Russia has ordered the urgent evacuation of the 16-strong crew of a drifting Arctic research station after the ice floe that hosts the floating laboratory began to disintegrate, officials said Thursday.
Natural Resources and Ecology Minister Sergei Donskoi set a three-day deadline to draft a plan to evacuate the North Pole-40 floating research station.
“The destruction of the ice has put at risk the station’s further work and life of its staff,” the ministry said in a statement.
The station is currently home to 16 personnel including oceanologists, meteorologists, engineers and a doctor.
It conducts meteorological research, monitors environmental pollution and conducts a number of tests.
If the situation is not addressed, it may also result in the loss of equipment and contaminate the environment near Canada’s economic zone where the station is currently located, the ministry added.
The floating research laboratory will be relocated to Bolshevik Island in the Russian Arctic with the help of an ice-breaker.
“The ice floe has crumbled into six pieces,” said Arkady Soshnikov, spokesman for the Arctic and Antarctic Research Institute.
“The people are not at risk but it is not possible to work in these conditions. The ice may disintegrate so a decision has been taken to evacuate” the station, he told AFP.
The station was located at 81 degrees North and 135 degrees West as of early morning Wednesday.
Scientists point to increasing signs of global warming in the Arctic, which is being significantly affected by climate change.
The UN weather agency said this month that the Arctic’s sea ice melted at a record pace in 2012, the ninth-hottest year on record.
Vladimir Sokolov, who oversees the floating station at the Saint Petersburg-based Arctic and Antarctic Research Institute, said the ice was disintegrating due to climate change.
“This has made the Arctic research significantly harder — the ice has become thinner and the weather conditions more difficult,” he told AFP.
He said it was important to continue studying the Arctic.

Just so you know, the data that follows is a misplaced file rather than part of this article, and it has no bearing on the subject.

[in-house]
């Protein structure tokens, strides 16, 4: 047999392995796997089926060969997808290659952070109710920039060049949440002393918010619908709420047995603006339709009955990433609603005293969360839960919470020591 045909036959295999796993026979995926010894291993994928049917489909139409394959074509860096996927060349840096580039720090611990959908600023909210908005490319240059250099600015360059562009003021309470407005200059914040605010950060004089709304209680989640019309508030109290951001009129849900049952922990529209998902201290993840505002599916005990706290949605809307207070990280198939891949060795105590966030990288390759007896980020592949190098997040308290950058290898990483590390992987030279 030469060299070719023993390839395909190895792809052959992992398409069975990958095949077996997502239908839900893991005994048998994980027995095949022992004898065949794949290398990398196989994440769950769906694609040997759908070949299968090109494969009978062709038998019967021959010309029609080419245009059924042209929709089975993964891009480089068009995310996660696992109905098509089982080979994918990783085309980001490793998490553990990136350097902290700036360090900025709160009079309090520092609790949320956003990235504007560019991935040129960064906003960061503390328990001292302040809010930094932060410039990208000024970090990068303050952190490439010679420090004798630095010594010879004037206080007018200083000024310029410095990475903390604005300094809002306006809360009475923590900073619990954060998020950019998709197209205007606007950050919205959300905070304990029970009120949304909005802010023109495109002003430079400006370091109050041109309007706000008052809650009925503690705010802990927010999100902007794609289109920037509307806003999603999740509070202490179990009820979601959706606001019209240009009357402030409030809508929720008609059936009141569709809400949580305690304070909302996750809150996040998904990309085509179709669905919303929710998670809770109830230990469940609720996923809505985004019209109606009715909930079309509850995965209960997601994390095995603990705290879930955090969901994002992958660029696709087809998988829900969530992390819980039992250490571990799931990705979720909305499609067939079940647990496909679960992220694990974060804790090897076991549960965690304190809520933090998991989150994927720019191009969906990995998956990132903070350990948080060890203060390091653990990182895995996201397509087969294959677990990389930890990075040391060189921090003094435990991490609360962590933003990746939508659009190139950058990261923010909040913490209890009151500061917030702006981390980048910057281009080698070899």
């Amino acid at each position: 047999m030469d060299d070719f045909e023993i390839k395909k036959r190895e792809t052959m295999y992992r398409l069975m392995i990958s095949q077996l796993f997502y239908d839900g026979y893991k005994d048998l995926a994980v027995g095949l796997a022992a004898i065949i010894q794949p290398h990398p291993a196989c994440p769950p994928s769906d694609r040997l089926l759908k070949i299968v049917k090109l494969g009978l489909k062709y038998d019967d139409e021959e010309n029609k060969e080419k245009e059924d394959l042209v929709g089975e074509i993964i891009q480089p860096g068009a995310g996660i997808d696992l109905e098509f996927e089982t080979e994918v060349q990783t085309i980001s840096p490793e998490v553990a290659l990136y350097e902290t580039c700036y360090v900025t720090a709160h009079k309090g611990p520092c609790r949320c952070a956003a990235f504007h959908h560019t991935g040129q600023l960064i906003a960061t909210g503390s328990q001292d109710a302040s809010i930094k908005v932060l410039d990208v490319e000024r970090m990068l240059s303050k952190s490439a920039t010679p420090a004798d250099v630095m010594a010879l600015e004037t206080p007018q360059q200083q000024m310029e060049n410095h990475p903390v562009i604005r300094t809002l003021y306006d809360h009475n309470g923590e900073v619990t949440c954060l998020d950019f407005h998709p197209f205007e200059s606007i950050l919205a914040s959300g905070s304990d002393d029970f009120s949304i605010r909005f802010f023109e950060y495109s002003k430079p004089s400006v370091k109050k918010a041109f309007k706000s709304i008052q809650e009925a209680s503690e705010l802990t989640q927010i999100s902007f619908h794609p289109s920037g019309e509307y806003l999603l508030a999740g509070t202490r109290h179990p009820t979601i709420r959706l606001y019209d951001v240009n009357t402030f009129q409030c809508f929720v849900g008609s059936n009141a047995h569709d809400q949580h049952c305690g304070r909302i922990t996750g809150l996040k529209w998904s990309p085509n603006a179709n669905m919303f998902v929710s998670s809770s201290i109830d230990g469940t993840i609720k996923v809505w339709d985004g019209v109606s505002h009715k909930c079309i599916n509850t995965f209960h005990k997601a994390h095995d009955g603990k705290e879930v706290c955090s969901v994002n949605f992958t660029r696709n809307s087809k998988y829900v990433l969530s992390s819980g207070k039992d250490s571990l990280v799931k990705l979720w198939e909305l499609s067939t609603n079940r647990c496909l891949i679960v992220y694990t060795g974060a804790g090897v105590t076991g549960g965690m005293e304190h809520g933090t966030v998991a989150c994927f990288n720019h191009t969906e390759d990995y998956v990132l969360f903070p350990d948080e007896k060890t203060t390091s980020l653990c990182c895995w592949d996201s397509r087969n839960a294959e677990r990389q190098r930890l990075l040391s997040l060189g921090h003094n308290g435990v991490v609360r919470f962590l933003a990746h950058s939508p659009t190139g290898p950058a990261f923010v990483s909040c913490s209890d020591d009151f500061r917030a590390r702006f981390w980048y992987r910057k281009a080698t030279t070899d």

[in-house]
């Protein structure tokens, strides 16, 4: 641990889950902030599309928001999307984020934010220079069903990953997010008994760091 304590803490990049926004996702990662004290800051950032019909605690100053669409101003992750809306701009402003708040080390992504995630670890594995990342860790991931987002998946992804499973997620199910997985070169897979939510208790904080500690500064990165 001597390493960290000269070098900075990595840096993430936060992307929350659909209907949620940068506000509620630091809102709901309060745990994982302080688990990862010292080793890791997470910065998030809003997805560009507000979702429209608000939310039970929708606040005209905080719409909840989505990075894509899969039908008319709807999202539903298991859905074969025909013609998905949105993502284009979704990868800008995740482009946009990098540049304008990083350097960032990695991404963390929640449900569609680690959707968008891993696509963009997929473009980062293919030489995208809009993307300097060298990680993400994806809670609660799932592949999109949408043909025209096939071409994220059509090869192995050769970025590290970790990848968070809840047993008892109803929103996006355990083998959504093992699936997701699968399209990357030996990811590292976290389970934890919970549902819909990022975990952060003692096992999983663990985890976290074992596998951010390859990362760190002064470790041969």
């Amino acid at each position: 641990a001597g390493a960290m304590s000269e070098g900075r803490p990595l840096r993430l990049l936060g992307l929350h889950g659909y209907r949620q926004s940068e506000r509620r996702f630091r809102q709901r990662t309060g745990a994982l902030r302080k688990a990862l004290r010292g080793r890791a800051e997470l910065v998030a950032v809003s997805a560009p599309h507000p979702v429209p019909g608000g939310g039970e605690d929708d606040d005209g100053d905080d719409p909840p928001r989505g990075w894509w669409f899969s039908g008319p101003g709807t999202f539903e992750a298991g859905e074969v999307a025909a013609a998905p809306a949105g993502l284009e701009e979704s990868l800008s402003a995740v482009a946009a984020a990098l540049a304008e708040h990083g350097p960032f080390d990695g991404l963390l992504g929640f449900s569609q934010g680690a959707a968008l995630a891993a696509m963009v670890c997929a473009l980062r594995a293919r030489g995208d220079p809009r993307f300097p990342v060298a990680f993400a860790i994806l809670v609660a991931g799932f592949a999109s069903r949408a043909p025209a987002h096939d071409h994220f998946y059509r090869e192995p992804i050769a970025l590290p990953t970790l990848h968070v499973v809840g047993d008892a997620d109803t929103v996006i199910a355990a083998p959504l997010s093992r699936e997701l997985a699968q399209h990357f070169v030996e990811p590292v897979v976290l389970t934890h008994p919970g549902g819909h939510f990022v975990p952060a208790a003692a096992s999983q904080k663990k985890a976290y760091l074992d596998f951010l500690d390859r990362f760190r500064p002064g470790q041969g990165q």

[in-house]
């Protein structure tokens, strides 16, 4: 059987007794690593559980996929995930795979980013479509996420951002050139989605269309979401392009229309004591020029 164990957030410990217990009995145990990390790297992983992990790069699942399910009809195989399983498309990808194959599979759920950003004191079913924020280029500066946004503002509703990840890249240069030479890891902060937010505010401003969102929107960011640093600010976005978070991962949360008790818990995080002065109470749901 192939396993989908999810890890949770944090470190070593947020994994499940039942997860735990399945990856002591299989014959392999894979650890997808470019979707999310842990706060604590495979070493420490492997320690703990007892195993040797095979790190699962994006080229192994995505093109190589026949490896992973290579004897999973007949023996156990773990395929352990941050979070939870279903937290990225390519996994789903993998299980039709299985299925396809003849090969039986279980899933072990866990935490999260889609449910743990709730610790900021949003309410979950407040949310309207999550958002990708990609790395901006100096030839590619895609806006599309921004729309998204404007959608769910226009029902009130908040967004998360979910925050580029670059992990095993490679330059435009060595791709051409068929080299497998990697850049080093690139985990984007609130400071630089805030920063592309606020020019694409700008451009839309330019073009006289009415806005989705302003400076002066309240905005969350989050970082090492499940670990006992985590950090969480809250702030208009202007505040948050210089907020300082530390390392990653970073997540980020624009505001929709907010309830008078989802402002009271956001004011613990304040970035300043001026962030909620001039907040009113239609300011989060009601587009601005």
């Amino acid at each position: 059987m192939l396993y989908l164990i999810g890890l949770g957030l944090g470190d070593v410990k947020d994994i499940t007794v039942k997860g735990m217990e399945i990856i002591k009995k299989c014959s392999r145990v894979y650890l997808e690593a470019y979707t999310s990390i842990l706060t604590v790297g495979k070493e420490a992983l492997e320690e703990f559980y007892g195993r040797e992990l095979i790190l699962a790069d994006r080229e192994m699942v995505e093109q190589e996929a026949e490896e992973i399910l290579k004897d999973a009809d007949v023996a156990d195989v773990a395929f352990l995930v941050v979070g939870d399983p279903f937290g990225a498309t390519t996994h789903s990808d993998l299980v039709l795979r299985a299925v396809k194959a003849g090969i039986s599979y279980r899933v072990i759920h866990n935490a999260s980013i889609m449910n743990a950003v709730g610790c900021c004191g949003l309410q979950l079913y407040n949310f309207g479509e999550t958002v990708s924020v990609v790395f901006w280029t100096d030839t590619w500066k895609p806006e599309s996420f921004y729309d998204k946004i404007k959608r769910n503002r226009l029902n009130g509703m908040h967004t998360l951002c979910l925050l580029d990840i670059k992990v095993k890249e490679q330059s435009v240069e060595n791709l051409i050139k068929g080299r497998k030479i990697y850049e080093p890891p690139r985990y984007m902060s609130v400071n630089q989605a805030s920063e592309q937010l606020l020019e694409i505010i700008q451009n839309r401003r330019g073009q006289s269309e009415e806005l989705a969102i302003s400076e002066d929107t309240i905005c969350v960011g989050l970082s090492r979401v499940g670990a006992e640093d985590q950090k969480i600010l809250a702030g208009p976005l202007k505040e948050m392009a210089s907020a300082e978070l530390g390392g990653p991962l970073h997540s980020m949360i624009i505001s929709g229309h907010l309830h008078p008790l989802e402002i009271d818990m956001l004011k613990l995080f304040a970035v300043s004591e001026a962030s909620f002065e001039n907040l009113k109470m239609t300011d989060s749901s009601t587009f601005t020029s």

“The Arctic Ocean, just like the Antarctic, is the ‘refrigerator’ of the Earth. It significantly affects the climate of our planet.”
“If this ‘refrigerator’ has a glitch and we do not know about it, it leads to mistakes in forecasts and affects the quality of decision-making on entire territories.”
Russia, which has always prided itself on its exploration of the energy-rich region, established the first floating station, the North Pole-1, in 1937.
Funding for floating stations dried up after the collapse of the Soviet Union but resumed under strongman Vladimir Putin who has said Russia intends to expand its presence in the Arctic.
The first floating Arctic station of post-Soviet Russia, the North Pole-32, was put together in 2003. The crew of that station had to be rescued when the ice floe beneath it broke up in 2004.
At a meeting with the crew of the rescued North Pole-32 station, President Putin stressed the importance of the Arctic research.
“For us, for such a northern country like Russia communications in the North are very important both economically and militarily,” Putin said in 2004.
Russia alarmed its Arctic neighbours, including Canada and Norway, when it planted a flag on the ocean floor under the North Pole in 2007 in a symbolic staking of its claim over the region.
The five Arctic nations that also include Denmark and the United States are locked in a tight race to gather evidence to support their claims amid reports that global warming could leave the region ice-free by 2030.